Specialty tissue is all based on deinked fibre while commercial tissue is about 65% deinked fibre. The retail tissue grades have a much higher dependence on imported purchased virgin fibre. The limited integration of fibre and tissue production is the area of greatest cost risk for the UK tissue business. BCTMP pulp used in retail products is an attempt to reduce this cost. Presumably, this is used in kitchen towels where the increased bulk and absorbency associated with this hybrid fibre are appreciated versus the
probable loss of softness.
The area has several TAD or advanced structure tissue machines. Figure 7 shows the distribution of advanced tissue technology by tissue grade. Surprisingly, the commercial tissue grades show about half of the product volume uses advanced technologies. This is most likely driven by high performance hand towels used in health care and high-end office and hospitality applications. The advanced technology shown for retail grades is associated with high end toilet tissue and kitchen roll towels. This chart is based on the production volumes within the UK. The proportion of advanced technology would probably rise if the imported finished products
from France and Italy are included.
The region’s high reliance on tissue imports, especially in the form of parent rolls, requires comparison to existing and potential new trade partners as the new UK trade plan unfolds. A comparison set including Turkey, Italy and Poland was chosen to represent the current trade partners (Turkey) and European Union (Italy and Poland). Also included are the North American tissue manufacturing countries as potential trade partners.
Figure 8 shows that tissue production costs are on the low range when expressed on a per tonne basis. Figure 9 shows the effect of changing the cost curve to a case basis which shows the potential impact of advanced structured tissue technologies to offer higher performance at lower basis weight or grammage. This effect could make North American tissue production more cost effective because of the high percentage of advanced machines available.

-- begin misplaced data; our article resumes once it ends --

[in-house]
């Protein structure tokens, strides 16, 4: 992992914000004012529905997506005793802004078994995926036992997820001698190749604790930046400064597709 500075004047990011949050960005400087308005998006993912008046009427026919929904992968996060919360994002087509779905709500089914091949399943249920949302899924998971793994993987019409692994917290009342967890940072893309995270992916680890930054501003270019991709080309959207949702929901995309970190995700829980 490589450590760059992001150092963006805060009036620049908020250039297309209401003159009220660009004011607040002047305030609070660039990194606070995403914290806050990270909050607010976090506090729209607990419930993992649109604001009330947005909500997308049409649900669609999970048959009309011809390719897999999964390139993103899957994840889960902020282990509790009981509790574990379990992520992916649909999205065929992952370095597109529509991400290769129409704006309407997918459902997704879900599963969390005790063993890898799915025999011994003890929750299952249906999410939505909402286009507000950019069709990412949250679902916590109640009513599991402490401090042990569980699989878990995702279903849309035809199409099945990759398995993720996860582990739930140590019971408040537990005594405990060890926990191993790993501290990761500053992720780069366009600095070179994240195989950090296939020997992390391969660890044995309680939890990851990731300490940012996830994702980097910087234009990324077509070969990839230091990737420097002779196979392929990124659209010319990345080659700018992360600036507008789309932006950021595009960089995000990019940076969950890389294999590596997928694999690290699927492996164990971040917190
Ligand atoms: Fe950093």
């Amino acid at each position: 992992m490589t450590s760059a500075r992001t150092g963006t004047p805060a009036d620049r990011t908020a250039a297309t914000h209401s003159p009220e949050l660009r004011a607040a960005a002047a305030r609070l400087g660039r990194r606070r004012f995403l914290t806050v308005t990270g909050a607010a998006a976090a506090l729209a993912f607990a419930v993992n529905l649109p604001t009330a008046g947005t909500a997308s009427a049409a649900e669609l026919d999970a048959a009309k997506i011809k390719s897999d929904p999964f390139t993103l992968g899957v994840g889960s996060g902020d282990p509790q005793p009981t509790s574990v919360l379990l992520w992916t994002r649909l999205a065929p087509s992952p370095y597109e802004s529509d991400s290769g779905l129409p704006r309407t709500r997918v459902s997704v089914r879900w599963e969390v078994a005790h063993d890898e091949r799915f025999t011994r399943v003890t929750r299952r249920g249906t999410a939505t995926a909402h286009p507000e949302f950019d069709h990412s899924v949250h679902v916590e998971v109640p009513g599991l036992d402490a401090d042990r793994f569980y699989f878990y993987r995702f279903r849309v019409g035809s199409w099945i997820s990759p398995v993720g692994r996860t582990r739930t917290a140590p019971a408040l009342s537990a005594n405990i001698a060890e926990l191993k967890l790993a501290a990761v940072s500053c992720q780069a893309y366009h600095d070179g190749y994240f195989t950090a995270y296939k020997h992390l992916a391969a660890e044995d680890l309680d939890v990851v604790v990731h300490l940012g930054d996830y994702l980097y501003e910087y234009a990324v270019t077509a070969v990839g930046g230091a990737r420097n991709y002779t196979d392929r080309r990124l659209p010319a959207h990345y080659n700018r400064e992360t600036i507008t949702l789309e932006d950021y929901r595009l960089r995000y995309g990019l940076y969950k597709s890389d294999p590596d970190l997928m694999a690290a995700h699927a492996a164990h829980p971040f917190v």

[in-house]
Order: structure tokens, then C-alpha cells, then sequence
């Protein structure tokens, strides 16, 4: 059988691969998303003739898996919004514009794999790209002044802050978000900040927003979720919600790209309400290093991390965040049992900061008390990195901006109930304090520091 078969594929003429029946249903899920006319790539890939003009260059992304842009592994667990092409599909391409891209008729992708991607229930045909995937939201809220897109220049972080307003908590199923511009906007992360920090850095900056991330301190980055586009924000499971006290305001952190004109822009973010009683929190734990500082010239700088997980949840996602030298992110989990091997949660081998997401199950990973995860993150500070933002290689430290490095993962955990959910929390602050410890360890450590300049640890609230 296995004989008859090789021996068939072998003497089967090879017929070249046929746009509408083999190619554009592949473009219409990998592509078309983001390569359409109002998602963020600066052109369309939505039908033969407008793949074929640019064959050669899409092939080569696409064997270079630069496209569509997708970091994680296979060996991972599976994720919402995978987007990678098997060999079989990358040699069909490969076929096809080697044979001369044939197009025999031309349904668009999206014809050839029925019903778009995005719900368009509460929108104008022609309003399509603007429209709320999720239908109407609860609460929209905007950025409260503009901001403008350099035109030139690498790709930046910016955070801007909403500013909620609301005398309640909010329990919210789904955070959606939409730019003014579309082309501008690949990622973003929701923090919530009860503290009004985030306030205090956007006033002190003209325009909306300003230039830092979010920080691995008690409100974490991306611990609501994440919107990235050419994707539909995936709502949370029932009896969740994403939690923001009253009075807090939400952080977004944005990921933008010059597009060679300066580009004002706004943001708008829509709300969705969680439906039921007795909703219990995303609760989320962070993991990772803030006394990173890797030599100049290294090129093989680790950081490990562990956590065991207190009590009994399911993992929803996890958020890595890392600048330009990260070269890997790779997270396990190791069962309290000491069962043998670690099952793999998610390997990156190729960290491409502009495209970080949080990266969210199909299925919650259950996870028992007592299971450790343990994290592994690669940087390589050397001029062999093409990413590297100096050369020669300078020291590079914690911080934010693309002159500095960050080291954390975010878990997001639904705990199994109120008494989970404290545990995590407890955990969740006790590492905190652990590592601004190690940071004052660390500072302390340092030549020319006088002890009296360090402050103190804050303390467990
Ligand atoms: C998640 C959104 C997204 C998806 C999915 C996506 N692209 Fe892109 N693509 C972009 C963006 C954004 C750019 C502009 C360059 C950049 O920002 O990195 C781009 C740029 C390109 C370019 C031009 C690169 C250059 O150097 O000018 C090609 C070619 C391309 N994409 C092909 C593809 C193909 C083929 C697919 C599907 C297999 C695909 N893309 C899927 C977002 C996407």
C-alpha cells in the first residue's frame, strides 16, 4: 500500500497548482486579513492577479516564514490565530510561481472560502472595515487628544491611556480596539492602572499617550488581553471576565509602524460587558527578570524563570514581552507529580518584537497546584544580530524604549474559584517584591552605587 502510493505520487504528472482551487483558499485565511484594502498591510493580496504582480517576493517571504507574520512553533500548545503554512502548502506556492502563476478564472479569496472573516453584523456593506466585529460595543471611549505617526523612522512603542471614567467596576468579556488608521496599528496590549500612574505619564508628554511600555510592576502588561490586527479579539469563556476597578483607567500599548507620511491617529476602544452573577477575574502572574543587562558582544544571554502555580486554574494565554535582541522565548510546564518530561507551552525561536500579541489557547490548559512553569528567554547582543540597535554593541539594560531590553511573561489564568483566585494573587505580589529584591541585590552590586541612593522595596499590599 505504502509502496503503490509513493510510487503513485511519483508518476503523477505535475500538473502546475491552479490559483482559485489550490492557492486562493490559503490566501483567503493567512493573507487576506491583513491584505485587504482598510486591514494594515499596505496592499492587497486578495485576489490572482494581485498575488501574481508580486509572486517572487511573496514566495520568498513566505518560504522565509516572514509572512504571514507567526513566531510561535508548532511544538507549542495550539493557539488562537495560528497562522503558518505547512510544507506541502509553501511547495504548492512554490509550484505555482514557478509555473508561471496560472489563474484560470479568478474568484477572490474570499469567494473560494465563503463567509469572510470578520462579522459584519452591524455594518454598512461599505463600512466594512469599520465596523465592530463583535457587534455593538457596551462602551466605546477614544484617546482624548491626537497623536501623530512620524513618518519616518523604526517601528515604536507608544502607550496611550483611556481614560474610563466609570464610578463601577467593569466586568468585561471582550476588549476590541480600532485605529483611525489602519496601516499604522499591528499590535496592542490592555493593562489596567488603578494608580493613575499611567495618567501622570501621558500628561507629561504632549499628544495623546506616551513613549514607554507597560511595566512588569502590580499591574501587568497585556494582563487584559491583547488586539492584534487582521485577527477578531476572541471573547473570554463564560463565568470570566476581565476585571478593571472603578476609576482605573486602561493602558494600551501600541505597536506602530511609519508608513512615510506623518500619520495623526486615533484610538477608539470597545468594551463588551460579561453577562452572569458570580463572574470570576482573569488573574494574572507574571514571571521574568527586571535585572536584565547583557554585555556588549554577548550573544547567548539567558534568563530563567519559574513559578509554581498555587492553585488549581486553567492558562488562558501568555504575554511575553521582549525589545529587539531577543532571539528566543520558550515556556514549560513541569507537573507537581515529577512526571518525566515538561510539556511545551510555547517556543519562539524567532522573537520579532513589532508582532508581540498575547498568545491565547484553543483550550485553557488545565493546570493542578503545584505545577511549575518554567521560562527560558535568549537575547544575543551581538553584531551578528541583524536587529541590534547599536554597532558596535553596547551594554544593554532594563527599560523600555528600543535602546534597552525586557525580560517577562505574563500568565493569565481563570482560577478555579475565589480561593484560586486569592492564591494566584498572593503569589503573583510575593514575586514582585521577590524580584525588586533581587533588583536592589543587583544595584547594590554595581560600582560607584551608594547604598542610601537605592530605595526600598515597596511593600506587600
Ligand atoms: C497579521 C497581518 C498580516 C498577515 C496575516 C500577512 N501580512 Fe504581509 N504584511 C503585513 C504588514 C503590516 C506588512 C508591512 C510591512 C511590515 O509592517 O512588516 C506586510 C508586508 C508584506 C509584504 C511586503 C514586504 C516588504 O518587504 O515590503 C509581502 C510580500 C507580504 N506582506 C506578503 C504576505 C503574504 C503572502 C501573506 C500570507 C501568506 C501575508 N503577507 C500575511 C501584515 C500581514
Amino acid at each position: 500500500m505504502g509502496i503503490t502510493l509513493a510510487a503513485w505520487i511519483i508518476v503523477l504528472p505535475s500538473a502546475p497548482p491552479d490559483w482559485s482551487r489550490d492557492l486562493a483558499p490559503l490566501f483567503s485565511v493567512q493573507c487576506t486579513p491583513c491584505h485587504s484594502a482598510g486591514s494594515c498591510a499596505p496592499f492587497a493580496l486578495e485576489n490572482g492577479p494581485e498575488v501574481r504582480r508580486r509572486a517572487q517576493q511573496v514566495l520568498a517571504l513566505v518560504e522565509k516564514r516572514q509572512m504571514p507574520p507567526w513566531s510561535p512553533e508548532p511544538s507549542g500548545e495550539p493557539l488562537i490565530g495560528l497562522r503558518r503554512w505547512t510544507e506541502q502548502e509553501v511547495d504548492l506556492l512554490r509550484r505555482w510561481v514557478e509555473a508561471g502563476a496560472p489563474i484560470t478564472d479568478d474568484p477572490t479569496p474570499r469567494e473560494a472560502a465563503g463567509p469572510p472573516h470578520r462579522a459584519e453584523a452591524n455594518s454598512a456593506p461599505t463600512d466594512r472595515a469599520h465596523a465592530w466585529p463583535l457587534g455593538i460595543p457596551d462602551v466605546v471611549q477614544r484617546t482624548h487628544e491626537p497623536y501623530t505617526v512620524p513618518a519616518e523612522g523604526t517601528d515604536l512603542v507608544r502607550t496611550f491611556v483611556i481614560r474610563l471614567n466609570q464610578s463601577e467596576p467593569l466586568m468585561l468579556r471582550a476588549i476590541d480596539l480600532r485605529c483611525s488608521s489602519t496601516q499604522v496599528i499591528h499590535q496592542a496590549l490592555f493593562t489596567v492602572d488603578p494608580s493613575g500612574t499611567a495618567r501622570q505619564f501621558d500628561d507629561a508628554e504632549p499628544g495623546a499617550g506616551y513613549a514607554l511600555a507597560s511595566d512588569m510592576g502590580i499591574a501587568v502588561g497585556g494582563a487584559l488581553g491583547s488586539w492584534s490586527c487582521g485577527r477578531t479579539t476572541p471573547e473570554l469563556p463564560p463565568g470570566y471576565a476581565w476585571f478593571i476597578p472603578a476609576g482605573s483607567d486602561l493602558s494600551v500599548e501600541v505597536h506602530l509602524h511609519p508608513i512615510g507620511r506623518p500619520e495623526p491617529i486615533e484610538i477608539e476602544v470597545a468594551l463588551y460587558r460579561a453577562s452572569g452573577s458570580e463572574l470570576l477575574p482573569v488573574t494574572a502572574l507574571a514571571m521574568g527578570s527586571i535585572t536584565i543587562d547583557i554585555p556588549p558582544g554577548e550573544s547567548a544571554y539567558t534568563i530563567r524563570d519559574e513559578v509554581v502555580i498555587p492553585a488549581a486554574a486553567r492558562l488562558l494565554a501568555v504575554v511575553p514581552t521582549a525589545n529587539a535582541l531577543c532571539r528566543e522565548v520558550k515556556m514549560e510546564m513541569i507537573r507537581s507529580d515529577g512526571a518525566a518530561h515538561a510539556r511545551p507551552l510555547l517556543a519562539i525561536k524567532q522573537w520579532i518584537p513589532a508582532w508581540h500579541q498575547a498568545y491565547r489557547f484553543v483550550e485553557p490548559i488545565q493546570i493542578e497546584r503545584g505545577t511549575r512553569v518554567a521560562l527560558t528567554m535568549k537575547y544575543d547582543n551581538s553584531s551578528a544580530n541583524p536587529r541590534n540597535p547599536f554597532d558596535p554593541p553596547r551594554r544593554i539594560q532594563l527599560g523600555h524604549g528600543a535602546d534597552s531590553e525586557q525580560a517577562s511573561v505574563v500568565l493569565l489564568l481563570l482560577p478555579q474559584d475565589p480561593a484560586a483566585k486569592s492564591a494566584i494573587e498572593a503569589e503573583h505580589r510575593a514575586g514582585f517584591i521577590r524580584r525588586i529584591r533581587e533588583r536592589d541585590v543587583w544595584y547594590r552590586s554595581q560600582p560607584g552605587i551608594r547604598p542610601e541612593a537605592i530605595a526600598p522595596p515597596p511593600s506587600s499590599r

Figure 10 shows a future look. Mill viability looks at a weighted average of risks due to equipment, costs, fibre sourcing, and company structure. The older and mostly non-integrated UK mills rank poorer on this scale.
Uncertainty continues to build regarding the future structure of trade relationships. Initial volatility associated with this uncertainty is unlikely to represent the fundamentals of the UK tissue business. Fundamental supply effects can be judged by looking at current trade in raw materials, and finished goods. The United Kingdom is dependent on imported fibre. Most of the fibre purchased now is outside the European Union. Little change is expected here. The parent roll imports from Turkey also represent a major fibre input. This relationship is also unlikely to change if the UK leaves the EU. Additional tissue parent rolls and advanced tissue process finished products could also be imported from North America to replace imports from France and Italy.
The domestic tissue industry supply has tended not to keep up with demand growth. More machines have come out than have been installed. This difference has been made up by increasing imports, mostly of parent rolls. Will the potential effects of Brexit make building new capacity more or less likely?
On the demand side, the United Kingdom has enjoyed better economic growth since 2008 than its European Union trading partners. Tissue consumption per capita has been rising to meet the higher rates of Western Europe. Population growth was supported by immigration due to job availability. It is unclear how much these trends will be impacted in the long-term by leaving the European Union trade regime. It is likely to stall some of the demand growth rate in the short to medium term. This is probably the highest risk of Brexit.
This article presents a static picture summary of the United Kingdom’s tissue industry today. It is not possible to predict all the effects of Brexit on the tissue business, as the net results are unclear at this point. Fibre prices, exchange rates, and environmental regulations will change, giving some participants advantages and other challenges. Tissue companies will continue to change hands and perhaps consolidate; neighbouring countries may invest in tissue-making capacity thus affecting UK imports.